She had a choice. She was still trying to wrap her mind around that fact. Still trying to let it sink in that Scotty, her loyal, steadfast partner, her friend…he loved her. Loved her like that. Her toes curled within her shoes at the memory of his lips on hers. The heat of his hands. His ragged breathing and glittering ebony eyes. His flushed cheeks and the slight tremors in his body, tremors that spoke of the effort of his restraint. The ferocity of his love for her. God. Her blood warmed, her heart raced just thinking about it.
Okay. So there was no question that she wanted him. And there was no question she had feelings for him, either. Ever since the Blue Ball, a strange tenderness toward him had taken root. A want—no, a need—to be near him as much as possible. At work, off work, it didn't matter, she just wanted to be by his side. His steady, comforting presence, his penchant for saying exactly the right thing at exactly the moment she most needed to hear it, the way her heart leaped within her when he flashed that grin…she was growing to crave those things.
And then that kiss. That raging inferno of a kiss had scorched off the locks on the deepest part of her heart, awakening even more feelings for him. Feelings so fierce, so powerful, she couldn't put them into words. Feelings that flooded her heart and pressed against its walls so hard she feared the damn thing would break wide open.
There was the rub. Her heart could break. Because Scotty Valens had the power to break it.
She knew, because he'd done it when he left.
He'd told her why. He'd finally been honest with her. And she supposed, in his mind, his decision to transfer out made perfect sense. But he, more than anyone, knew how badly it would hurt her. He knew. And yet he'd done it anyway. Despite his claim to not even be able to picture life without her. Despite his promise to always be there. He'd left, without even a backward glance.
She ached for the joy being with Scotty would doubtless bring. But she wasn't sure she could handle the pain he had the power to cause.
And then there was Eddie. Fun-loving, free-wheeling Eddie. She couldn't deny a certain fondness for him. For the way he'd swept into her life, turning her annoyance into attraction, picking up her carefully-ordered universe and shaking it, but doing it so smoothly she couldn't even complain. For the way he'd put a smile on her face at a time in her life when she wondered if she'd ever smile again.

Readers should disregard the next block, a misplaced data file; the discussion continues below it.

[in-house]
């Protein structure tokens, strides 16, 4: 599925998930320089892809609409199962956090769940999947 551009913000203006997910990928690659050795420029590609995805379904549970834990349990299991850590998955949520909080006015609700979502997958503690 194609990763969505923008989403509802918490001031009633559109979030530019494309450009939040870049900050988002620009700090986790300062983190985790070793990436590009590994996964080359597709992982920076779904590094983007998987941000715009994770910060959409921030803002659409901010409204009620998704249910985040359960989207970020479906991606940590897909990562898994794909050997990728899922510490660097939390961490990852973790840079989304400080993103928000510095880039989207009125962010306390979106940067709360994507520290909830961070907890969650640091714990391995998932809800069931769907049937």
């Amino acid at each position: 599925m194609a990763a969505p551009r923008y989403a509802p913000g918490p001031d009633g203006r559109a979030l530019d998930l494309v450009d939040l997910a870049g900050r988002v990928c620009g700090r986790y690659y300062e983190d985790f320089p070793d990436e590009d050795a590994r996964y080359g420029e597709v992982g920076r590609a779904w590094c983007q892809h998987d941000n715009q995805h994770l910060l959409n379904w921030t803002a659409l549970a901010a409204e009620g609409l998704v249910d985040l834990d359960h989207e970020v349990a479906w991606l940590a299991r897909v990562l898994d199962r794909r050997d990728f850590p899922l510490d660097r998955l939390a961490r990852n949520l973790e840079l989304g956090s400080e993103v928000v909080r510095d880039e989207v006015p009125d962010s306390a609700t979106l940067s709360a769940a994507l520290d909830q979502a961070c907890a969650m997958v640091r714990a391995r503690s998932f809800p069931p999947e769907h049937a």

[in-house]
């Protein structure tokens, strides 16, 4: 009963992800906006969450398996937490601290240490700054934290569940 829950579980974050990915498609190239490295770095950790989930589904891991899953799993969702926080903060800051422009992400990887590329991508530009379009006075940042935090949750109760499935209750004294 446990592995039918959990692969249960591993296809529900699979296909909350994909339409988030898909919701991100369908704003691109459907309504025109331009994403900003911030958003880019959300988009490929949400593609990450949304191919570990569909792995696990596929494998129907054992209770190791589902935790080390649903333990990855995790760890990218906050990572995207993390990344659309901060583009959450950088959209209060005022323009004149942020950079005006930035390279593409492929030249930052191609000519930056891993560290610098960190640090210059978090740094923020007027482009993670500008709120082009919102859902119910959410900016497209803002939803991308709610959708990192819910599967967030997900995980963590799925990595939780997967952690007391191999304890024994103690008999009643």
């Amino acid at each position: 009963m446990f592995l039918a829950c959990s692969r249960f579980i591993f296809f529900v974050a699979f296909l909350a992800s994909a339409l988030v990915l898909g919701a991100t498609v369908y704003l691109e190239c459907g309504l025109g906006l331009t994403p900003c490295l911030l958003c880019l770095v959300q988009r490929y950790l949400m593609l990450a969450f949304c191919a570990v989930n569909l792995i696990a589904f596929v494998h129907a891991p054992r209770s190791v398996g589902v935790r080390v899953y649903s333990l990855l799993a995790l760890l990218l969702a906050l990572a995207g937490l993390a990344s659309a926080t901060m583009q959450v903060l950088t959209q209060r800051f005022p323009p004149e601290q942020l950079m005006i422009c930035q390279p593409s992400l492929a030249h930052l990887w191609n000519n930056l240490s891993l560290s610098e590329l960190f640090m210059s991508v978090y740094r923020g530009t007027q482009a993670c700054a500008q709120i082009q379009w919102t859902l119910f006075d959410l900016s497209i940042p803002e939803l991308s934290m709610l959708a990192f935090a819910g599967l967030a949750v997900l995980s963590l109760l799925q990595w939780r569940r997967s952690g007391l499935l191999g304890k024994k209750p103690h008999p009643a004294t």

She liked him. She really did.
But Scotty was right. Eddie Saccardo didn't make her feel like this. Any of this. His kisses didn't set her on fire. His grin didn't make her heart do flips. His wisecracks didn't bring an automatic smile. His presence in her life wasn't as essential to her as breathing.
And his absence didn't make her feel like part of her had been ripped away.
He didn't have the power to break her heart, because she'd never given it to him. She'd never told him of her deepest pain. Of her worst days. He'd never seen her near death, bleeding from a bullet in her chest. He didn't know the truth behind that slightly swollen ridge on the right side of her jaw. He hadn't come to her apartment the day her mother died, laid his hand on her shoulder, and reminded her he was there for her.
Part of this was exactly what drew her to Eddie. With him, she could be whoever she wanted to be. She didn't have to be the fucked-up wreck of a person Scotty would always know she was. Eddie would never ask the hard questions, but neither would he answer them. She didn't know a damn thing about him, really. Didn't know about his childhood, about his family, about the events, both good and bad, that had shaped him.
Maybe Scotty was right. Maybe her relationship with Saccardo did have a limit to its depth. But his assertion that the relationship also had a ceiling? That might not be the case anymore. Because Eddie had offered to stick around. To stop going undercover—leave a job she knew he loved—so they could be together. Have a real chance. And if he did that, if he were around more, if he were there, in her life…perhaps the relationship could deepen naturally.
But was that really what she wanted?
Lilly sighed and shoved a lock of hair behind her ear, momentarily envious of Rick Rodgers. He'd been so certain Ellie would come back to him. He was secure in her love. He didn't have to guess. Didn't have to wonder. What must that be like?
Maybe she had a chance to find out. Maybe, if Saccardo were around, if they were able to have a normal relationship, if they both took the leap and gave it a good honest try, then…maybe she'd know. Maybe she'd learn. Maybe they both would.
Or maybe they wouldn't. Maybe it would crash and burn. But if it did, she could take comfort in the fact that it wouldn't hurt her as badly as Scotty's sudden departure from the squad had. She wouldn't feel the searing, white-hot heartbreak, followed by the icy emptiness of being alone. Her heart would remain protected. Intact. If the relationship failed, she knew she could emerge on the other side still strong. Still whole.
And as for the fire Scotty had lit in her soul? Well. Deprived of fuel, that fire would, in time, die away. She was almost positive. Besides, if she ever found herself missing the pleasure he'd given, there was always the pain that came with it to remember him by.
At that, Lilly nodded. The turmoil was muted. The chaos was ordered into calm resolve. Resolve that finally allowed her to walk the seven blocks to the train station, buy a ticket, and board a train back to Philadelphia. Back to safety. Back to security.
Back to Eddie Saccardo.